Santa is not a part of your life yet Yahweh, who demands foreskins of converts, who mooned Moses, who was one of many deities, who could conjure only a swarm of fleas that Pharoah's magicians couldn't match, who slaughtered untold millions of innocents for doing what he must have known they would do, who cursed us all to extinction, THAT disgusting thing is still part of your life, and belief in that mythical thug drives you to toss out caricatures and argument via personal incredulity to prop up said beliefs.

It is the best you can do, but you are really in no position to comment on my 'scientific mind', as we may recall that you, despite claiming to have a science-related doctorate, did not know what 'phenotype' means, among other things.



A whale is a coordinated engineering masterpiece and if you can’t see that, it’s a pity.


The argument from awe twisted up with the argument from ignorance - klassic Kreationist komedy...

The evidence is all in your imagination. You have to really want to believe it.


Living in so constant a state of denial will eventually take its toll.


Why two contradictory orders of creation?


To play around with the god rejecters of our day who throw aside a common designer and insist on randomness and no plan instead? It certainly shows how evolutionists are not put off by pictures that contradict evolution –they make up fresh new stories instead, stories that make the non-believers mouths drop open in astonishment.


So much nonsense, yet not even an attempt to address a major problem with taking Genesis literally.
That cognitive dissonance will catch up to you one day.

But since you are an expert on mutations - please tell us all - if this evolution really happened, how many mutations would have been required?


Well to be really kind, lets work on just one new protein per new structure and then work out the probability of all these things coming to pass shall we?

Well first, you will need to provide a rationale for why we actually need one new protein per new structure, then I would like to know just what counts as a 'new' structure
- what does a whale have that, say, a hippo does not have that is not simply a rearangment of 'old' parts?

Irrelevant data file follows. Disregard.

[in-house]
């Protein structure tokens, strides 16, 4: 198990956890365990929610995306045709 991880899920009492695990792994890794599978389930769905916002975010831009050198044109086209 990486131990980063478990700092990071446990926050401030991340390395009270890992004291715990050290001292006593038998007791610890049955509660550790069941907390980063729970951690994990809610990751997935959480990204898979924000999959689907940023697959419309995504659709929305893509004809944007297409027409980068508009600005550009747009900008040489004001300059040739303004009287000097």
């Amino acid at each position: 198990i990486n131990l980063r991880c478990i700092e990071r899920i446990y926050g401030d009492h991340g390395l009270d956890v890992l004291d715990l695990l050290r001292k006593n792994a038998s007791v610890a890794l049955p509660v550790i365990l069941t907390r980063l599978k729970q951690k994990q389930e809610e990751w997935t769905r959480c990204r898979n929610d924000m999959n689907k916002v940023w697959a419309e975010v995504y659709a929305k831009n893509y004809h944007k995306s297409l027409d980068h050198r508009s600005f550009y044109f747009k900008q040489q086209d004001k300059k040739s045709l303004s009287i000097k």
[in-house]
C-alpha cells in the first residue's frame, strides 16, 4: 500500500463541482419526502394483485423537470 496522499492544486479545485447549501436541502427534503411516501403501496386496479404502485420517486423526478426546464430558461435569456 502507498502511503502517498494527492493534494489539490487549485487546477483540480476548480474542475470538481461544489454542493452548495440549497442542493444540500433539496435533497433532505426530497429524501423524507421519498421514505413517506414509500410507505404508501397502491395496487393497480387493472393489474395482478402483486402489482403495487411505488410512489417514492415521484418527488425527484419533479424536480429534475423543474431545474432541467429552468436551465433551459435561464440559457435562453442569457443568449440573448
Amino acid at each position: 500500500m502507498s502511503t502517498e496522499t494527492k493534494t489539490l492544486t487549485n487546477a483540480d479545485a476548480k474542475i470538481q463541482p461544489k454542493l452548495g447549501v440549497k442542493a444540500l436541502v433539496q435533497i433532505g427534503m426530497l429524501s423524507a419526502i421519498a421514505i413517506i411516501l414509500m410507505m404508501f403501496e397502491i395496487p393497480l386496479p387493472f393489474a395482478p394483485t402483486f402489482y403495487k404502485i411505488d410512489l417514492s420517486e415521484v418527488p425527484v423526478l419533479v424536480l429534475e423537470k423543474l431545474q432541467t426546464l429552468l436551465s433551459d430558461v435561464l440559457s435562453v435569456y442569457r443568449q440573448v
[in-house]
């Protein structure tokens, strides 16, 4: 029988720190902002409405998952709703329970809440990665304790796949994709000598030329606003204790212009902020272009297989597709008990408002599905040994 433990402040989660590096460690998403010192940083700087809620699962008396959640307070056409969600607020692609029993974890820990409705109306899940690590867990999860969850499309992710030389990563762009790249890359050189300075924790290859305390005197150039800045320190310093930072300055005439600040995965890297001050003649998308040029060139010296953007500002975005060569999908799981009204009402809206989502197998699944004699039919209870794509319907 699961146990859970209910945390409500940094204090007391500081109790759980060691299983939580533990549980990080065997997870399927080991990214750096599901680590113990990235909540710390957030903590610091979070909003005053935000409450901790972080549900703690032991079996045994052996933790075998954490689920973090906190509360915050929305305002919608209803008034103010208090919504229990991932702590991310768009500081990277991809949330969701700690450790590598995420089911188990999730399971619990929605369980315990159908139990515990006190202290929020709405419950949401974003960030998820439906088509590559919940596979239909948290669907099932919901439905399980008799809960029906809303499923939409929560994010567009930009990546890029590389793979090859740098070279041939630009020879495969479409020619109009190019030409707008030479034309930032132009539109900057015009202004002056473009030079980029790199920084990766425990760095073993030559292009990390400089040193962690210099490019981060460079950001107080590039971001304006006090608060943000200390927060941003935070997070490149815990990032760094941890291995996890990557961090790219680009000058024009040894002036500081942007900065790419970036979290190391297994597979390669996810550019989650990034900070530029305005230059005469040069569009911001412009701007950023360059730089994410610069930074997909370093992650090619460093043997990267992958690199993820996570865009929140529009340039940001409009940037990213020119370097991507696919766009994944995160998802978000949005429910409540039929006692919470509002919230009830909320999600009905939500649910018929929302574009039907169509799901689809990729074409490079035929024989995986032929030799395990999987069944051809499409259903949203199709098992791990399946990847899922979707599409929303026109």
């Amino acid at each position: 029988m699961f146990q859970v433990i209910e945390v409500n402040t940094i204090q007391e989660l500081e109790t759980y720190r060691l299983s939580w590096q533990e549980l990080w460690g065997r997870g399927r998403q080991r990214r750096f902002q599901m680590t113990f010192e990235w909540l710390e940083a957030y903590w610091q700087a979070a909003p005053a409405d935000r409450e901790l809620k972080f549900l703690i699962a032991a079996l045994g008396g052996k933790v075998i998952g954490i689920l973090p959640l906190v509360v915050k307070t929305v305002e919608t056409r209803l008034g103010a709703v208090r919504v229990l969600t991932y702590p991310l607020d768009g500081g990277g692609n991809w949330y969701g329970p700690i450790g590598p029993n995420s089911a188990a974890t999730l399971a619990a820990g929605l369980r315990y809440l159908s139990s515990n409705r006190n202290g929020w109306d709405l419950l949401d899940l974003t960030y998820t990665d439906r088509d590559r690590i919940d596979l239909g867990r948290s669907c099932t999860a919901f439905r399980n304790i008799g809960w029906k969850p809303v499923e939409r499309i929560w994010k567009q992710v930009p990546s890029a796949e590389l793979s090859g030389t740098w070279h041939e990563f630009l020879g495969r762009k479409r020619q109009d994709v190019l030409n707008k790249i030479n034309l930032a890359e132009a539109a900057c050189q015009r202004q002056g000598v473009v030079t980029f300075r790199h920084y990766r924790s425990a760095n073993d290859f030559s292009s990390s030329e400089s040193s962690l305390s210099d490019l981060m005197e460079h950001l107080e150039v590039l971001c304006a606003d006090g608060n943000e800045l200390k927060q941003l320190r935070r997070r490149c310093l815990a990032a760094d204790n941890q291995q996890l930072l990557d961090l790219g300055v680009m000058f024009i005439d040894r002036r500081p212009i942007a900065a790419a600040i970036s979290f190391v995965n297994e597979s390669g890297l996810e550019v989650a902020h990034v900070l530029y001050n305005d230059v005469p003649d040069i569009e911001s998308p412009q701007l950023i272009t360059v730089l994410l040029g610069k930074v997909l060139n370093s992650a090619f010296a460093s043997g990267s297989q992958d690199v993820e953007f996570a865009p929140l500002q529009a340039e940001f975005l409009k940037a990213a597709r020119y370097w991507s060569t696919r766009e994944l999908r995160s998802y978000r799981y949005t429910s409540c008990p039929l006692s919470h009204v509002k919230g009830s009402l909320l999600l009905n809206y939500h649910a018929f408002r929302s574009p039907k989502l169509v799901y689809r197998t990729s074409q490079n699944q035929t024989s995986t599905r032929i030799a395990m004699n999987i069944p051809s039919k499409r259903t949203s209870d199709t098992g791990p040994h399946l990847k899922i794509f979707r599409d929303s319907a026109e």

Then I wouuld have to know why you want to discuss probability, how you would apply it to this scenario, etc.


for just saying that mutations can't do it is just  abaseless assertion.


Surely since you can’t even show me one macro beneficial mutation, you are indulging in baseless assertion?

I don't know what a 'macro beneficial mutation' is, since you are so averse to actually explaining what you mean.

There must have been a lot of gradual in-the-wrong direction intermediate creatures that never made it. Where are they? Where are the ones with the fins but not the fluke? Where are the ones with the fluke and legs but not the blubber? ...?
Where are the wicked humans killed in  the flood all at once?  Where are the fossil graveyards containing discontemporaneous bones all mixed up, like humans mixed in with triceratopsians, or modern birds (hey, they cannot fly for a year!) ?


You appear to be changing the subject here –


No, I am just showing how naive - and idiotic - your demands are.

where are these intermediate whales?


Where are all the biblical patriarchs?  Where is the ark?  Where are all the intermediates between the original bat kind and the extant 900+ species?

The clear examples of transitions should have legs mixed with fins, tail mixed with fluke, nose changing into blowhole, back legs disappearing?

Legs mixed with fins?  What does that mean, precisely?  You expect it to have a fin on one side and a limb on the other?
As we have seen with Archaeopteryx, your criteria are set in jello and are applied inconsistently and arbitrarily for the sole purpose of never having to acknowledge what those with actual education, knowledge, and experience in the appropriate fields accept.  You never did, for example, try to discuss Archaeopteryx's actual anatomy (e.g., the sternum) despite claiming an understanding of anatomy.  It is almost as if you just claimed such knowledge to make others think you had actually thought this stuff through, yet when you get caught demonstrating that your knowledge of these issues is not what you tried to make it out to be, well, you come across like a TROOO Christian Creationist - you just avoid discussing it.


We’re talking about evolution. Does not believing in my story make yours sound better to you?

Not at all.  But throwing back absurd demands sometimes shows how absurd your own demands actually are.

Why would you expect there to be a fossil of every possible intermediate - and more precisely, every possible intermediate that happens to meet your ever changing, idiosyncratic criteria?



What is the 'intermediate' betweeen this fellow: ….and this one: Or were they created seperately?


I have no idea.


And yet you feel free to declare that Archaeopteryx is not an intermediate, and that whales and land mammals cannot possibly be related.

Something seems inconsistent.  Is it because you have not yet come across a creationist propaganda book dealing with guenons?

you have to propose a MECHANISM by which this level of hyperevolution occurred to produce, for example, 900+ species of bat from the original bat kind in less than 2500 years


Can these bats interbreed or not? Are they the same kind? Could they at one stage interbreed? We need to know the answers to the questions to get anywhere on this.